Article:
Rapid and dramatic changes to oil transportation pose serious new threats to Northwest communities, economies and waterways.
Tell Ecology to Protect WA from Tar Sands Oil Spills
The Department of Ecology is updating the rules that require companies moving oil to have detailed spill response plans that address the specific threats of tar sands oil. Unfortunately, the updated plans are inadequate and leave us at risk of a catastrophic oil spill. Ecology must act now to increase protections for non-floating oils, like tar sands oils, with more stringent response time and equipment requirements for a fast, aggressive, and well-coordinated response to contain and recover tar sands oils before they submerge and sink.
Photo credit: Dawn Faught via NTSB
Oil companies stand to make huge profits while Northwest communities bear the risks and costs of explosive oil train derailments, a huge increase in rail traffic, and oil spills from trains, tankers and barges into our rivers, streams and coastlines.
The Pacific Northwest stands squarely between fast-growing energy markets and large fossil fuel deposits in the interior of North America. While we work to transition to clean energy, Big Oil is working to turn our region into a gateway to Pacific markets, at the cost of our health, safety, and environment.
Currently, most of the oil coming into our region is headed to refineries on the coast. But companies like Tesoro, BP, and Shell have bigger plans to export millions of barrels of crude oil overseas through the Pacific Northwest by building new terminals, expanding existing refineries, and converting existing facilities into oil storage terminals for the first time. The enormous capacity to store and ship oil from these proposed terminals far outstrips the amount used by existing refineries.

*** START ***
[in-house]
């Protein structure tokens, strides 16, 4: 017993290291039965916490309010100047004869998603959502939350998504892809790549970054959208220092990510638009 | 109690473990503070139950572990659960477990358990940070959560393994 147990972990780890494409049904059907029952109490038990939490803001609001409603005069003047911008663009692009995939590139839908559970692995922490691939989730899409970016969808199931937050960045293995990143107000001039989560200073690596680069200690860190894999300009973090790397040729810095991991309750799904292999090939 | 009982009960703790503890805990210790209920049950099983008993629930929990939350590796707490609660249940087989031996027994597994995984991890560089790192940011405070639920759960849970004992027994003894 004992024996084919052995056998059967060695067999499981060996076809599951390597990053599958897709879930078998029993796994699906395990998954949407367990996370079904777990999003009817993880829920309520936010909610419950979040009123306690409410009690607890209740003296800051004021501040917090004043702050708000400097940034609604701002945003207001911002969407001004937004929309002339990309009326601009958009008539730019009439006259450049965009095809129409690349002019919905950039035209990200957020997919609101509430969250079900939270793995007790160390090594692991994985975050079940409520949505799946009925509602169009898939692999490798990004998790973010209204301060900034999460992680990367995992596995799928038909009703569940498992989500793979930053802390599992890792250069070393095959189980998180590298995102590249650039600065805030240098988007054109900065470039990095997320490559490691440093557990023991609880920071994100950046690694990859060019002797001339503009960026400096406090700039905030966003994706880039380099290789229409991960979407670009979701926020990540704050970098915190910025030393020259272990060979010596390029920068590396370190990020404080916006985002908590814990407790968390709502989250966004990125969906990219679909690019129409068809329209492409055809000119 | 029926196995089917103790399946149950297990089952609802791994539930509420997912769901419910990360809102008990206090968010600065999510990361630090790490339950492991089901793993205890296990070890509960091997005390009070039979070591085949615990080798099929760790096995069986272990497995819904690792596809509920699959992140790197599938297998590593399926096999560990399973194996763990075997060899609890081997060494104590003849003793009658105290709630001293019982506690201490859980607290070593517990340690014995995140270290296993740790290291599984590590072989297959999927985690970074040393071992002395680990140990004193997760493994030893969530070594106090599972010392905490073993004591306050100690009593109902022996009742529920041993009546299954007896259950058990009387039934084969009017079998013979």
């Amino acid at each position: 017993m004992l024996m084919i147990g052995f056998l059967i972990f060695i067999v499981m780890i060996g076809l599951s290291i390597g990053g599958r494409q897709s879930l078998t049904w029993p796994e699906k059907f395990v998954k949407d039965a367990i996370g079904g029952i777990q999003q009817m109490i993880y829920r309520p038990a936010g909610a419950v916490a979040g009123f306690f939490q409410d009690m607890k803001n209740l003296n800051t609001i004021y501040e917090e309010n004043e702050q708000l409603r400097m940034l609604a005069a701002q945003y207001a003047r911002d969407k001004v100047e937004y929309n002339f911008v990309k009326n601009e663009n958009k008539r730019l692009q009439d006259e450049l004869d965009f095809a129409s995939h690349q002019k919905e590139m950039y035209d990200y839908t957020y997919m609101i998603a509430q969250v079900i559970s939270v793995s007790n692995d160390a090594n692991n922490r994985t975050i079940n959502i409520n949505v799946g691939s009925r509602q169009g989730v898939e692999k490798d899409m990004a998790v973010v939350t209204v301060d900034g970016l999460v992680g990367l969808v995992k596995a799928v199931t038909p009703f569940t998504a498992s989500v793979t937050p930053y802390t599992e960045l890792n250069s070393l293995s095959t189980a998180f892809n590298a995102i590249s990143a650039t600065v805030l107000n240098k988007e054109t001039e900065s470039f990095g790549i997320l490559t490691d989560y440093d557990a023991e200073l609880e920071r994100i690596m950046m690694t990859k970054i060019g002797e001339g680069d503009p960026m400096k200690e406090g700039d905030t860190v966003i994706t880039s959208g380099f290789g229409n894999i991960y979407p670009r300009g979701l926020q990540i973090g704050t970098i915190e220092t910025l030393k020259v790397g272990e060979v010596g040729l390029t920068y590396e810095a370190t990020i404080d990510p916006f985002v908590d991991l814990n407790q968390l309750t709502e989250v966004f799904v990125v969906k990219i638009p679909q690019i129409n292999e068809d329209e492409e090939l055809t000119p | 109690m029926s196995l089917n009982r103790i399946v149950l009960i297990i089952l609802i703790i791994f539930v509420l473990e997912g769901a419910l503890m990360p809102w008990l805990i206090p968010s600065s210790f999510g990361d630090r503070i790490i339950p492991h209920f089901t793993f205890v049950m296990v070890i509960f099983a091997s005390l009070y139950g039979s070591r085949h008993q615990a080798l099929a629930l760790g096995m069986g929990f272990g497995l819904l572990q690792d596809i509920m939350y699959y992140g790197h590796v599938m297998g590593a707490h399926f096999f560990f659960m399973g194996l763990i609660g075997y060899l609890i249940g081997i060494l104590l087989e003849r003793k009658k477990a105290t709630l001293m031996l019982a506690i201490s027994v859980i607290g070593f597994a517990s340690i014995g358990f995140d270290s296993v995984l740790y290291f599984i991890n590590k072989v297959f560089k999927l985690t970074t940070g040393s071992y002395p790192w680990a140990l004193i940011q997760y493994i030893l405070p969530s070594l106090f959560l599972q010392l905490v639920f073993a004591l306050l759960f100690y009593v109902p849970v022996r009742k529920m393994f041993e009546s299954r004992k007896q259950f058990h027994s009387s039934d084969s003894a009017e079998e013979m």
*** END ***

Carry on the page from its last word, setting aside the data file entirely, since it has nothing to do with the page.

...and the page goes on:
Volatile Bakken oil from the Midwest and toxic and heavy tar sands oil from inland Canada pose unique dangers to public health and the environment. While potentially explosive Bakken oil transported on trains poses a safety risk to communities across the region, heavy tar sands oils generate a huge amount of climate pollution and are uniquely devastating because they sink are and virtually impossible to clean up when spilled.
Building proposed oil export terminals would only endanger our communities and slow the transition to a clean energy economy. We can do better!
Photo credit: Natalie Jamerson
Join Stand Up To Oil!
Across the Northwest, people are standing up and speaking out against these proposals: Tribal nations, local elected officials, businesses, emergency responders, health professionals and faith leaders. Join Stand Up To Oil and help fuel the change needed to protect our communities and waterways.
Stand Up to Oil is a growing coalition of groups opposed to new oil terminals and an increase in oil transport through the Northwest, while working to improve safety measures for oil currently traveling through the region. Core members include: Columbia Riverkeeper, Earthjustice, Friends of the Columbia Gorge, Friends of the Earth, Friends of the San Juans, The Lands Council, Oregon Physicians for Social Responsibility, RE Sources for Sustainable Communities, Sierra Club, STAND, Washington Environmental Council, and Washington Physicians for Social Responsibility.